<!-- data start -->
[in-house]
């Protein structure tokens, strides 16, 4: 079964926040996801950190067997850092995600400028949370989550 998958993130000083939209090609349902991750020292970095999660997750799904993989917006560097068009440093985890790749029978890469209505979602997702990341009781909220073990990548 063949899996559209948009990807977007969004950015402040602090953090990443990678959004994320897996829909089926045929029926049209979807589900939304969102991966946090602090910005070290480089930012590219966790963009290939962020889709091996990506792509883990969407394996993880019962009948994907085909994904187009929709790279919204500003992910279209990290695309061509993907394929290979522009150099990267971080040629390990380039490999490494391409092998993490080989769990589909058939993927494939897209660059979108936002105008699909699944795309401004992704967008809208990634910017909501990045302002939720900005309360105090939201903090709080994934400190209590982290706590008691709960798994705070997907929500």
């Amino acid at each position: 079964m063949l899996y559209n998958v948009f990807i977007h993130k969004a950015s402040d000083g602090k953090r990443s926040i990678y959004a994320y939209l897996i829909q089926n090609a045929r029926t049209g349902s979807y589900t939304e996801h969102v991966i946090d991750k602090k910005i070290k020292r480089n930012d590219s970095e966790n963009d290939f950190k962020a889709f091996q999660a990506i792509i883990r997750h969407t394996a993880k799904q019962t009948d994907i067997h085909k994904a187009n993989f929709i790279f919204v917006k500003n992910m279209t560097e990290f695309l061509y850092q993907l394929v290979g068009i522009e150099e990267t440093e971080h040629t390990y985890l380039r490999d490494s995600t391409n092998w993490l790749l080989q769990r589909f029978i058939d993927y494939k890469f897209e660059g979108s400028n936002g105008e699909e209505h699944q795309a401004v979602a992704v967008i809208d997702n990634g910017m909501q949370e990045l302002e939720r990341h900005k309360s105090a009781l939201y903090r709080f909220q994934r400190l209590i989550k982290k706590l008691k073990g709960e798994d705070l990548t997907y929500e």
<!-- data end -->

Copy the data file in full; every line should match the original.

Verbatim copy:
[in-house]
């Protein structure tokens, strides 16, 4: 079964926040996801950190067997850092995600400028949370989550 998958993130000083939209090609349902991750020292970095999660997750799904993989917006560097068009440093985890790749029978890469209505979602997702990341009781909220073990990548 063949899996559209948009990807977007969004950015402040602090953090990443990678959004994320897996829909089926045929029926049209979807589900939304969102991966946090602090910005070290480089930012590219966790963009290939962020889709091996990506792509883990969407394996993880019962009948994907085909994904187009929709790279919204500003992910279209990290695309061509993907394929290979522009150099990267971080040629390990380039490999490494391409092998993490080989769990589909058939993927494939897209660059979108936002105008699909699944795309401004992704967008809208990634910017909501990045302002939720900005309360105090939201903090709080994934400190209590982290706590008691709960798994705070997907929500």
């Amino acid at each position: 079964m063949l899996y559209n998958v948009f990807i977007h993130k969004a950015s402040d000083g602090k953090r990443s926040i990678y959004a994320y939209l897996i829909q089926n090609a045929r029926t049209g349902s979807y589900t939304e996801h969102v991966i946090d991750k602090k910005i070290k020292r480089n930012d590219s970095e966790n963009d290939f950190k962020a889709f091996q999660a990506i792509i883990r997750h969407t394996a993880k799904q019962t009948d994907i067997h085909k994904a187009n993989f929709i790279f919204v917006k500003n992910m279209t560097e990290f695309l061509y850092q993907l394929v290979g068009i522009e150099e990267t440093e971080h040629t390990y985890l380039r490999d490494s995600t391409n092998w993490l790749l080989q769990r589909f029978i058939d993927y494939k890469f897209e660059g979108s400028n936002g105008e699909e209505h699944q795309a401004v979602a992704v967008i809208d997702n990634g910017m909501q949370e990045l302002e939720r990341h900005k309360s105090a009781l939201y903090r709080f909220q994934r400190l209590i989550k982290k706590l008691k073990g709960e798994d705070l990548t997907y929500e």